4. Homeowners Association Information

If the home is managed by a Home Owners Association (HOA) you should disclose this. You also need to know about the HOA's financial health and provide that information to the buyer so they can make an informed purchase decision.

"A buyer I know bought a condo and the seller accidentally forgot to give the buyer the last 12 months of the meeting notes," said Ed Kaminsky, president and CEO of SportStar relocation in Manhattan Beach, California. "Seven months later The buyer was valued at $ 30,000 for real estate improvements. The buyer was sued by the buyer for failing to disclose this important notice. "

5. Repairs

What did you fix and why? Buyers need to know the home's repair history so that their home inspector can pay special attention to problem areas and be aware of potential future problems. Texas law, for example, requires vendors to disclose previous structural or roof repairs; Landfill, sedimentation, ground movement or faults; and defects or malfunctions in walls, roof, fences, foundation, floors, sidewalks, and other current or past problems that affect the structural integrity of the home. You may also need to disclose electrical or plumbing repairs and other issues that you want to know about in order to buy and live in the house.

6. Water damage

If water gets in where it shouldn't, it can damage personal possessions, undermine the structure of the home, and even create a health hazard if it encourages mold growth. Sellers should disclose past or present leaks or water damage. Michigan, for example, requires vendors to disclose evidence of water in a basement or crawl space, roof leaks, major damage from flooding, the type of water supply system (e.g. galvanized, copper, other), and known plumbing problems. It can be difficult to know about water problems (and many other types of problems) when you turn the house around and only own it for a month or two.

"There are many risks to pinball or anyone else involved in a house close where some work is needed on the property that isn't obvious when walking through it, especially in winter or during a dry spell," says Bill Price. Illinois business lawyer. "In winter, a roof that is leaking or has very old shingles cannot be inspected by the buyer or their home inspector. Similarly, a dry spell can hide problems with a leaky basement." In situations like this, check how much protection the laws of your state provide for disclosing information that you would otherwise not know.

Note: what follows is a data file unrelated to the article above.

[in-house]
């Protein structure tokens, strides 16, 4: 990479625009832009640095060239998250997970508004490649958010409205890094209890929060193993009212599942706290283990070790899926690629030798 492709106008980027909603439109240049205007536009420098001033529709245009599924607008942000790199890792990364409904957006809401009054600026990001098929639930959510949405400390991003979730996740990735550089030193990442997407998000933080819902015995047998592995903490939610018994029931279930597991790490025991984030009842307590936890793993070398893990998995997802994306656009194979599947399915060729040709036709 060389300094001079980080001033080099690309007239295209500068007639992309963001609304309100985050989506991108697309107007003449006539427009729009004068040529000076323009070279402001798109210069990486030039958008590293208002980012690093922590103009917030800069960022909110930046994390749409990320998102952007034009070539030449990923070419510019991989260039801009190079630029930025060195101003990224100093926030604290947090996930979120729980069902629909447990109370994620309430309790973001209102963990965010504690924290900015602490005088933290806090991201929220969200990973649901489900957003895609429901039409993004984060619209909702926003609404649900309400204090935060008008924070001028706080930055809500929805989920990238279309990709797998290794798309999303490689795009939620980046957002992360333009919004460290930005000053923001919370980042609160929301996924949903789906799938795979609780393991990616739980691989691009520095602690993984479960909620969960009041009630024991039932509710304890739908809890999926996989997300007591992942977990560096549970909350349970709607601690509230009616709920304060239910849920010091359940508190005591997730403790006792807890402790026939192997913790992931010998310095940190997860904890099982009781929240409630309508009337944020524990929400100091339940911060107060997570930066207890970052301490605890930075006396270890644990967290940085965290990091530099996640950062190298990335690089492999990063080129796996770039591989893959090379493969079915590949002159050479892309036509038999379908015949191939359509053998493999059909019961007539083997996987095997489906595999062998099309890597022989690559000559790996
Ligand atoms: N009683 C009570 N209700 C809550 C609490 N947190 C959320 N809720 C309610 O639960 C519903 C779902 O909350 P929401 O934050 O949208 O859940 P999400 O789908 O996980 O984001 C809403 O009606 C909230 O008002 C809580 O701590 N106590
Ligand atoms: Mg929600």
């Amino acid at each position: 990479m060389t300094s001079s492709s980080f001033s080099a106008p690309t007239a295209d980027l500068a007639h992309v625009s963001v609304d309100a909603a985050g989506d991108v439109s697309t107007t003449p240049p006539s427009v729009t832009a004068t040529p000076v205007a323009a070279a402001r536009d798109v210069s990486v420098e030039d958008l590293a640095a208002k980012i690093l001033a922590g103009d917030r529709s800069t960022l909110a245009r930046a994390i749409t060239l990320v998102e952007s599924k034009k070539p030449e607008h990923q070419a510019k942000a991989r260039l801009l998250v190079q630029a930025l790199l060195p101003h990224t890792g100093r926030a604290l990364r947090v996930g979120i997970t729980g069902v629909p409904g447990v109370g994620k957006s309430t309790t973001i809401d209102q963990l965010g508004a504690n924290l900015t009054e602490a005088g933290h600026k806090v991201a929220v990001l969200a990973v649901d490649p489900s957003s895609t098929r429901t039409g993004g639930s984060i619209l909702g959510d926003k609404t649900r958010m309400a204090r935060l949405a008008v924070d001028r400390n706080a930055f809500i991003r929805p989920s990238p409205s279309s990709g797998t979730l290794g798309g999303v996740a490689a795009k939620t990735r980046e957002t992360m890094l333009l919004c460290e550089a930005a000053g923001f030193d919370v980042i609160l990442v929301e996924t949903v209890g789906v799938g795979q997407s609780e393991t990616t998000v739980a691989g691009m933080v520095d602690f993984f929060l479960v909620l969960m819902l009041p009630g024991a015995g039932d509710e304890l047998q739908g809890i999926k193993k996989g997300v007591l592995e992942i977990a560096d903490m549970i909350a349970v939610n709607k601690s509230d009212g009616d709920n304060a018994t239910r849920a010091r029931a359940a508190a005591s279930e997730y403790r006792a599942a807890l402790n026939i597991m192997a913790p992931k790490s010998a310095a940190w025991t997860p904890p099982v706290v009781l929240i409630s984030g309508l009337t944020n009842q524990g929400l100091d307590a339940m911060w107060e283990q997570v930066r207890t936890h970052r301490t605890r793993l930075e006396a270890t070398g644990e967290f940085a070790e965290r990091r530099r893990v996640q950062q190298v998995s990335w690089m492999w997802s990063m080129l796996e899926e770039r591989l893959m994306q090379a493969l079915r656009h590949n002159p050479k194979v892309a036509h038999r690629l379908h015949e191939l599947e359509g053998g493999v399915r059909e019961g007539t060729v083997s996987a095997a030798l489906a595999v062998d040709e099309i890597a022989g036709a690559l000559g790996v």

7. Missing items

Sometimes home buyers have so much on their minds that they may not realize that a home is missing an essential component until they move into it. Some states' disclosure laws attempt to prevent this problem from occurring. Texas and Michigan, for example, require vendors to show long lists of items, including kitchen appliances, central air conditioning and heating, rain gutters, exhaust fans, and water heaters.

8. Other possible information

Buyers need to know if the home is in a particular historic neighborhood as it will affect their ability to make repairs and alterations, and it could also add to the cost of those activities.

Texas law requires vendors to disclose active termites or other wood-destroying insects, termite or wood rot damage in need of repair, previous termite damage, and previous termite treatments. Michigan and North Carolina law also requires vendors to disclose any history of infestation . Consult the laws of your state to determine whether you need to disclose information about pests.

You may also need to disclose drainage or classification issues, zoning, pending litigation, unauthorized changes, boundary disputes, and reliefs.


Some states, such as Michigan and North Carolina, require sellers to use a specific disclosure form. If not, your State Department or Real Estate Commission or State Real Estate Association will usually have a recommended form you can use. The form can be more or less comprehensive than what state law requires. If the form is not comprehensive enough for your situation, add a list of the additional items you want to disclose. The seller should make all disclosures in writing to the buyer, and both the buyer and seller should sign and date the document. Be sure to double-check what to disclose and how it should be worded with a real estate attorney.

The bottom line

Even if certain disclosure isn't required in your area and you have information about a home that could make a buyer unhappy, you may still want to disclose it. In addition to the moral reasons for being honest with prospective buyers - and the desire to avoid the cost and hassle of filing a lawsuit - you have a reputation for protection. If you are concerned about correctly reporting the condition of the property, check with a real estate attorney in your state.